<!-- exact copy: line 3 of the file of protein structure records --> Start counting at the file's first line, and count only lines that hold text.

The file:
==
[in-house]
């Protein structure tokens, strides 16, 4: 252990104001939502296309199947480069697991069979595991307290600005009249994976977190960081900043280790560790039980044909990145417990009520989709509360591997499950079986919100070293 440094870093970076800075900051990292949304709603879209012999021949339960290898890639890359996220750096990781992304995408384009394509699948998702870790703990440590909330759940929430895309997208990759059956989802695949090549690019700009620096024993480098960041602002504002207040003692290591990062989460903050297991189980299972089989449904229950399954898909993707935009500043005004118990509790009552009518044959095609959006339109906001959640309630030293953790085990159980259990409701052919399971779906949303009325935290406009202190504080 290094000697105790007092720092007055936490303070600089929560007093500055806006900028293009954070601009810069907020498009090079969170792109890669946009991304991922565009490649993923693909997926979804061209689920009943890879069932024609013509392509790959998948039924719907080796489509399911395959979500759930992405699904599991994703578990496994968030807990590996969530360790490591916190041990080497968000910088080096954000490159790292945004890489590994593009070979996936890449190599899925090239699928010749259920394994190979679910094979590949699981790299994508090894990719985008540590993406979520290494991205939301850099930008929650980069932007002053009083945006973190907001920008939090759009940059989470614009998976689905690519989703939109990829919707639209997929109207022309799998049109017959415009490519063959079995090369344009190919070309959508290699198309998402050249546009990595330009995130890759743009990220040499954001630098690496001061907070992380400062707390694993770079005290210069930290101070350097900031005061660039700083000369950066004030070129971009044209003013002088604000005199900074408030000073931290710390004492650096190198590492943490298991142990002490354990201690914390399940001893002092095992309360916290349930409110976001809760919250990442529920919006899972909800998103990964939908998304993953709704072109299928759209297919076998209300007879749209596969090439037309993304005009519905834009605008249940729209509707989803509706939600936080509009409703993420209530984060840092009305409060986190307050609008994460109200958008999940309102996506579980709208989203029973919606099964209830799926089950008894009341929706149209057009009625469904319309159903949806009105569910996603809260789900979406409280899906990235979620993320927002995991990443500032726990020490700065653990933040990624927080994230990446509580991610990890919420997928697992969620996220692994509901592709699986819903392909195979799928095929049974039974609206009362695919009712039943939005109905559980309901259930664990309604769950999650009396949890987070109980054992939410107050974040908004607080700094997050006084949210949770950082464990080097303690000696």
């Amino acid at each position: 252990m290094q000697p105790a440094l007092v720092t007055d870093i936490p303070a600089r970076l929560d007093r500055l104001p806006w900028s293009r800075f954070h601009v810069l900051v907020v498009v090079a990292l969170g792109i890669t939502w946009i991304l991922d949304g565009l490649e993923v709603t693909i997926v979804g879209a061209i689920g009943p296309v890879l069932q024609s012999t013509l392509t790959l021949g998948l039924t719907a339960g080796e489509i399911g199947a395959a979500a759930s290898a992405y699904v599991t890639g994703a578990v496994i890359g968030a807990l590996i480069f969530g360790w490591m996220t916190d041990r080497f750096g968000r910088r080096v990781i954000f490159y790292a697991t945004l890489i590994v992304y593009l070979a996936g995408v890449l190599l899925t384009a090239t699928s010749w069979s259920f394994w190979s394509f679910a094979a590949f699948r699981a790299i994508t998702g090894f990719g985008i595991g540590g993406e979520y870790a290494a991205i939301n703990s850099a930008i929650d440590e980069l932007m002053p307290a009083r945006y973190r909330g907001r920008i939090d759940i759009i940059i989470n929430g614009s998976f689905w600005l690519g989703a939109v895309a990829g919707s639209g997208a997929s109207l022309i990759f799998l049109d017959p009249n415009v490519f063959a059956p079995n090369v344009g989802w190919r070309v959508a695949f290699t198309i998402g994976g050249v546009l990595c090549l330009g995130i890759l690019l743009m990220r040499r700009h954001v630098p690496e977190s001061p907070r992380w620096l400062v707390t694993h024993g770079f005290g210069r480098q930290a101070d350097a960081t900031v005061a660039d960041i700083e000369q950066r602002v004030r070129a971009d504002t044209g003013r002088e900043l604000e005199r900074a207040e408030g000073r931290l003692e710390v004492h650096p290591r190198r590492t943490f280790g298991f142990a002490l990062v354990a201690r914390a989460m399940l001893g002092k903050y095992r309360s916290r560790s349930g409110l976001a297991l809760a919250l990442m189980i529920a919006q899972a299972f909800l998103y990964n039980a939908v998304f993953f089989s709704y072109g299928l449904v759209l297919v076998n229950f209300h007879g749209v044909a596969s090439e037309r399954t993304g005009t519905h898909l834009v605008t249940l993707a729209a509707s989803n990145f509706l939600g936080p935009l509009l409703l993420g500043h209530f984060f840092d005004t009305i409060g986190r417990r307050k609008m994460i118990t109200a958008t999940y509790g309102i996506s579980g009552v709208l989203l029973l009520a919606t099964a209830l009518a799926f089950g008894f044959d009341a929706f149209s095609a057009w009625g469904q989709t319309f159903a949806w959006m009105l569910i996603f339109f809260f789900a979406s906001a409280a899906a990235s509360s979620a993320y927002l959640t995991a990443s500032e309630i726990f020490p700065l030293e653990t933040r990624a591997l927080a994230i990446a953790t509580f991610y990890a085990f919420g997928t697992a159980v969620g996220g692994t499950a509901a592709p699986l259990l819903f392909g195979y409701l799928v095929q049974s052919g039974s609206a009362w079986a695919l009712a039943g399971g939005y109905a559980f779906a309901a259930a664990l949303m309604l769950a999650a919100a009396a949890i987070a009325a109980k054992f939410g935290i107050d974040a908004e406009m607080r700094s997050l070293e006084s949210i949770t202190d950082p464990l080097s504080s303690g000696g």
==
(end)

């Amino acid at each position: 252990m290094q000697p105790a440094l007092v720092t007055d870093i936490p303070a600089r970076l929560d007093r500055l104001p806006w900028s293009r800075f954070h601009v810069l900051v907020v498009v090079a990292l969170g792109i890669t939502w946009i991304l991922d949304g565009l490649e993923v709603t693909i997926v979804g879209a061209i689920g009943p296309v890879l069932q024609s012999t013509l392509t790959l021949g998948l039924t719907a339960g080796e489509i399911g199947a395959a979500a759930s290898a992405y699904v599991t890639g994703a578990v496994i890359g968030a807990l590996i480069f969530g360790w490591m996220t916190d041990r080497f750096g968000r910088r080096v990781i954000f490159y790292a697991t945004l890489i590994v992304y593009l070979a996936g995408v890449l190599l899925t384009a090239t699928s010749w069979s259920f394994w190979s394509f679910a094979a590949f699948r699981a790299i994508t998702g090894f990719g985008i595991g540590g993406e979520y870790a290494a991205i939301n703990s850099a930008i929650d440590e980069l932007m002053p307290a009083r945006y973190r909330g907001r920008i939090d759940i759009i940059i989470n929430g614009s998976f689905w600005l690519g989703a939109v895309a990829g919707s639209g997208a997929s109207l022309i990759f799998l049109d017959p009249n415009v490519f063959a059956p079995n090369v344009g989802w190919r070309v959508a695949f290699t198309i998402g994976g050249v546009l990595c090549l330009g995130i890759l690019l743009m990220r040499r700009h954001v630098p690496e977190s001061p907070r992380w620096l400062v707390t694993h024993g770079f005290g210069r480098q930290a101070d350097a960081t900031v005061a660039d960041i700083e000369q950066r602002v004030r070129a971009d504002t044209g003013r002088e900043l604000e005199r900074a207040e408030g000073r931290l003692e710390v004492h650096p290591r190198r590492t943490f280790g298991f142990a002490l990062v354990a201690r914390a989460m399940l001893g002092k903050y095992r309360s916290r560790s349930g409110l976001a297991l809760a919250l990442m189980i529920a919006q899972a299972f909800l998103y990964n039980a939908v998304f993953f089989s709704y072109g299928l449904v759209l297919v076998n229950f209300h007879g749209v044909a596969s090439e037309r399954t993304g005009t519905h898909l834009v605008t249940l993707a729209a509707s989803n990145f509706l939600g936080p935009l509009l409703l993420g500043h209530f984060f840092d005004t009305i409060g986190r417990r307050k609008m994460i118990t109200a958008t999940y509790g309102i996506s579980g009552v709208l989203l029973l009520a919606t099964a209830l009518a799926f089950g008894f044959d009341a929706f149209s095609a057009w009625g469904q989709t319309f159903a949806w959006m009105l569910i996603f339109f809260f789900a979406s906001a409280a899906a990235s509360s979620a993320y927002l959640t995991a990443s500032e309630i726990f020490p700065l030293e653990t933040r990624a591997l927080a994230i990446a953790t509580f991610y990890a085990f919420g997928t697992a159980v969620g996220g692994t499950a509901a592709p699986l259990l819903f392909g195979y409701l799928v095929q049974s052919g039974s609206a009362w079986a695919l009712a039943g399971g939005y109905a559980f779906a309901a259930a664990l949303m309604l769950a999650a919100a009396a949890i987070a009325a109980k054992f939410g935290i107050d974040a908004e406009m607080r700094s997050l070293e006084s949210i949770t202190d950082p464990l080097s504080s303690g000696g």